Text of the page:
Playing keyboard enriched atmospheric black metal with a deep mystical side, Eoront’s latest album contains over an hour of sprawling, epic music. Continue reading
Il Nuovo Mare is the follow up to the band’s 2013 debut Dopo l’Apnea. This was a release that established Buioingola as a band that were travelling their own way, and a release that firmly stuck in my mind as one of the more memorable ones of that year. Continue reading
After really enjoying their 2012 debut album Tomb of Feathers, this is a release that has been eagerly awaited in these parts.
The first track, Lightless, seems to slowly writhe up out of a dark pit of urban decay, attempting to smother the land with its malignant spread. It’s an insidious start to the album and before you realise what’s going on you’re trapped in a nightmare landscape of pitch-black smoke and evil.
But oh dear Lord is it good. Rarely has cloying, suffocating Sludge felt so visceral and nastily enticing.
Abstracter are heavy and grim in the best ways that Sludge and Doom can achieve. These songs are essays in crawling malevolence and destructive passion. The band emanate a very raw darkness that you can feel like a physical presence.
I like the combination of nuanced riffing, heavy guitars and brutally gorgeous delivery. Abstracter effortlessly combine the beauty of Post-Metal with the dirty horror of Sludge. Their songwriting skills are such that moments of ugliness and transcendence are merged together. When the shades of light and dark clash there’s only ever going to be one true winner, but even though the menacing and murky atmospheres encase everything, the light isn’t totally consumed; you can feel it pulsing, straining against its captivity by this Hellish beast. This tense undercurrent is what gives Wound Empire its hidden beauty.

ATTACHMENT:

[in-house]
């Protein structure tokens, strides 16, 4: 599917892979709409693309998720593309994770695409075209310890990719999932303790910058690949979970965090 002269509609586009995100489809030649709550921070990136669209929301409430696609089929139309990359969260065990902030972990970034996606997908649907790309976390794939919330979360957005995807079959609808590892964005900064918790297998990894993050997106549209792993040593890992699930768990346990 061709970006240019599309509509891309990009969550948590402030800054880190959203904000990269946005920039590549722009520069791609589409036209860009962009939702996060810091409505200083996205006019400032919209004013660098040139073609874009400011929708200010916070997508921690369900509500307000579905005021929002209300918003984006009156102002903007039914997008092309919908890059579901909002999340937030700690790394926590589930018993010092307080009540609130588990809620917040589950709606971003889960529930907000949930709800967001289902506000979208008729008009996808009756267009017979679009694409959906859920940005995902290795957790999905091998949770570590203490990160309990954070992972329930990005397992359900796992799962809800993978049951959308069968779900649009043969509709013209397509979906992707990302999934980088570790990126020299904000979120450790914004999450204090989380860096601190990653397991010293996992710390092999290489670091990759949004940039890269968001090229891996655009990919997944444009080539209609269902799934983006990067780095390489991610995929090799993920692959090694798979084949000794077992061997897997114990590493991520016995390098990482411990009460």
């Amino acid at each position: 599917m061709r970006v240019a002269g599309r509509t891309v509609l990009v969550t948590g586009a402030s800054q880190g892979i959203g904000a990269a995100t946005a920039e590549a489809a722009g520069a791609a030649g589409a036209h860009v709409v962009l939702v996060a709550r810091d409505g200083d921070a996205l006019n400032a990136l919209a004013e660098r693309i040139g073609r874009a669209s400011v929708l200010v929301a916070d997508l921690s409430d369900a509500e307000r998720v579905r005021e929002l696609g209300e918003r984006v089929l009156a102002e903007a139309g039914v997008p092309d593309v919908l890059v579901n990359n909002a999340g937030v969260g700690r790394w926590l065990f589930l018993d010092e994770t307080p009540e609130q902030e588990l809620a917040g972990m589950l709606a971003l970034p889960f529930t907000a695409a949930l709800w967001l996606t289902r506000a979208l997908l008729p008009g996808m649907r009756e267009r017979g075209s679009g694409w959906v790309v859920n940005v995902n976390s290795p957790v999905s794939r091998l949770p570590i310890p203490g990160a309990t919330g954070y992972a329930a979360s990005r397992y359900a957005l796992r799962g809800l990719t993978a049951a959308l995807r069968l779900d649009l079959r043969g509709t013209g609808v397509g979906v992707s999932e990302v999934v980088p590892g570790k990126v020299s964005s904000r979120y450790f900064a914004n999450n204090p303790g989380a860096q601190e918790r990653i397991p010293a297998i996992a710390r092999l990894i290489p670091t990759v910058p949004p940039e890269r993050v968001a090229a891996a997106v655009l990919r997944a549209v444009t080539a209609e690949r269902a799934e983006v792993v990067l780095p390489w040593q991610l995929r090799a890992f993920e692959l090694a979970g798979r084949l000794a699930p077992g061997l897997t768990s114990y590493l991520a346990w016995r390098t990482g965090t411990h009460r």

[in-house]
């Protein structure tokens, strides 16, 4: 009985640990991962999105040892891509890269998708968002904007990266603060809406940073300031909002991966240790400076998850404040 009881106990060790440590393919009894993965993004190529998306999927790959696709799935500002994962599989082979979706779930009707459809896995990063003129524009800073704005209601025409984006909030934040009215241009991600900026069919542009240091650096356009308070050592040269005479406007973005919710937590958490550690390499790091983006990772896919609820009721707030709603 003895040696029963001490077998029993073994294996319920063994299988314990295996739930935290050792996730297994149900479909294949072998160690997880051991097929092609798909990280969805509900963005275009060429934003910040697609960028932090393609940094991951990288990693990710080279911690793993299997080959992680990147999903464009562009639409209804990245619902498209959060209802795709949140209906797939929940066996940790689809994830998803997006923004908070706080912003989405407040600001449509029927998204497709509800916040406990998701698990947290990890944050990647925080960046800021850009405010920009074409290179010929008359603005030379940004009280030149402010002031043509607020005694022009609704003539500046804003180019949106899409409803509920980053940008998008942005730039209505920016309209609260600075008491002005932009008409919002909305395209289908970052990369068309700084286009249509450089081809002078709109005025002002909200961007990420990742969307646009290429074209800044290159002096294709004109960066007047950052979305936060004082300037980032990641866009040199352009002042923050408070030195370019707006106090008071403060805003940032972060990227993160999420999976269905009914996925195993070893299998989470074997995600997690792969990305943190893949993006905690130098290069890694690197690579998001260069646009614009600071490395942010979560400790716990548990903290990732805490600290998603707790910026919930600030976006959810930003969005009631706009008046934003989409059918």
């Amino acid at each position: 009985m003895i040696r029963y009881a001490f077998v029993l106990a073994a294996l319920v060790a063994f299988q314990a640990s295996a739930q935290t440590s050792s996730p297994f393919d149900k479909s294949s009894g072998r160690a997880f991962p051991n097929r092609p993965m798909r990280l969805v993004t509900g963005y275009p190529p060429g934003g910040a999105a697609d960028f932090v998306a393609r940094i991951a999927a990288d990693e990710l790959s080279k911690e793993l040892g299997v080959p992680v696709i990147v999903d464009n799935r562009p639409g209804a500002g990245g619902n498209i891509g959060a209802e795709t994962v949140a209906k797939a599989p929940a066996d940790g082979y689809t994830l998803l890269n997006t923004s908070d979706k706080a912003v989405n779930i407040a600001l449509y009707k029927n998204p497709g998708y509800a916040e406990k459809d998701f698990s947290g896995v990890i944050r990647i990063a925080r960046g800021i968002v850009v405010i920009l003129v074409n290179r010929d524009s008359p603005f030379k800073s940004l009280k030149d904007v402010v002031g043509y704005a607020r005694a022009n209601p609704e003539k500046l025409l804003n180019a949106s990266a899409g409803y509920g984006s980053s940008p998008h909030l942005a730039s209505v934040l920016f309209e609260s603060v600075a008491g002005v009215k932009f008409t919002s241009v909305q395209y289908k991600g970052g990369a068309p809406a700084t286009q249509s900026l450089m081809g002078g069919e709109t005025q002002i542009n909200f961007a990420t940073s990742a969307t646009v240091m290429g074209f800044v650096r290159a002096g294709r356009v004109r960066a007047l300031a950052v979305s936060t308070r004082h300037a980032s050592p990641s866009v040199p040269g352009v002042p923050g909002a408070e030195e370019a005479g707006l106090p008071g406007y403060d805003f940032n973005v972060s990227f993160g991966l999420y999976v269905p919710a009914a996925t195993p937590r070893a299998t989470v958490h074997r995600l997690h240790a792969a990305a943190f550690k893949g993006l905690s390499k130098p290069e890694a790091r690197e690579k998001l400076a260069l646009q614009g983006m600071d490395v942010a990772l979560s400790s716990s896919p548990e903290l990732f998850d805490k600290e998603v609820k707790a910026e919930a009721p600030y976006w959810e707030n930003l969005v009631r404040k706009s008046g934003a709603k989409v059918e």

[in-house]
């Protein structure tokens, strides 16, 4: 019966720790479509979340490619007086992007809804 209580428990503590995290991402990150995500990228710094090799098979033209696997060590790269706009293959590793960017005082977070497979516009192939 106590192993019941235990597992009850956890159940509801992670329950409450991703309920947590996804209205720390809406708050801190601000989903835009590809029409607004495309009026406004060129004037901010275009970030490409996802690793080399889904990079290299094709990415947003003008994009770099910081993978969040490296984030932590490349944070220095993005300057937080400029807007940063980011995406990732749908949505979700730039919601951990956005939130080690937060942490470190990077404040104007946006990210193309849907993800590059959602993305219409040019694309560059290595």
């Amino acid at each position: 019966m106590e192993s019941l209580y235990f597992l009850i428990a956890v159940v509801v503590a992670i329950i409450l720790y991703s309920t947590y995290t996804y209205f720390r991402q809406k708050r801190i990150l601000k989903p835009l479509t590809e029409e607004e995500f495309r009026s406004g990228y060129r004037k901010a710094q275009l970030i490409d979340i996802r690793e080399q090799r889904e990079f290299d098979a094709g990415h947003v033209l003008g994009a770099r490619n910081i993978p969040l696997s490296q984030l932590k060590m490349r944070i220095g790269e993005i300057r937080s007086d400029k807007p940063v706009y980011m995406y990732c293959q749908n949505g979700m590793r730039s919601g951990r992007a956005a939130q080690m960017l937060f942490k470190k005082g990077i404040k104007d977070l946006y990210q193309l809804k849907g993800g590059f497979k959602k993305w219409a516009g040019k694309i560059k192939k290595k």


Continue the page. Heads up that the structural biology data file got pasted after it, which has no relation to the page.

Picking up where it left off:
There’s a Black Metal influence to their sound that fits flawlessly into what they do. It’s not overbearing and doesn’t detract from the Doom, it just adds a further layer of thickly encrusted grime to songs that are already intimately familiar with all things subterranean.
With each of these titanic monuments to apocalyptic dystopian futures, I think that Abstracter have outdone themselves and actually managed to top their début album. No mean feat.
With true depth of composition and a talent for wrapping the listener up in their vision of all things gloomy and heavy, Abstracter have produced an album that has blown me away.
This is Black Metal with epic length songs and a windswept feel.
This is the kind of album that’s the soundtrack to exploration. It’s the Blackened equivalent of a map of uncharted territories and frost-worn mountains.
The Embers of the Stars is bitingly cold and achingly sensual in equal amounts. These songs are emotive and expressive, infused with the raw energy of nature and the passion that goes along with this.
Heartfelt guitars and subtle synths provide the rasping vocals with a rich background on which to scream out into the heavens.
This sweeping music is perfect for Black Metal that’s inspired by nature and seeks to channel it via a darkened Metal route. Each of these songs is extremely well composed and gives the feeling of really being in the raw, dangerous outdoors.
This is the kind of epic, atmospheric music that has been characterised well by the Cascadian scene, even though this is from the UK. Fans of Wolves in the Throne Room, Altar of Plagues, Agalloch, Fen, Skagos, Fauna, Wodensthrone, (who share a member), etc., will be very at home with Ahamkara. However, whereas a lot of these bands have Post-Metal qualities to their sound, Ahamkara substitute these for shades of the mighty Emperor and thus are more “pure” Black Metal than not.
Really top quality work like this should always be supported. Listen and become enthralled.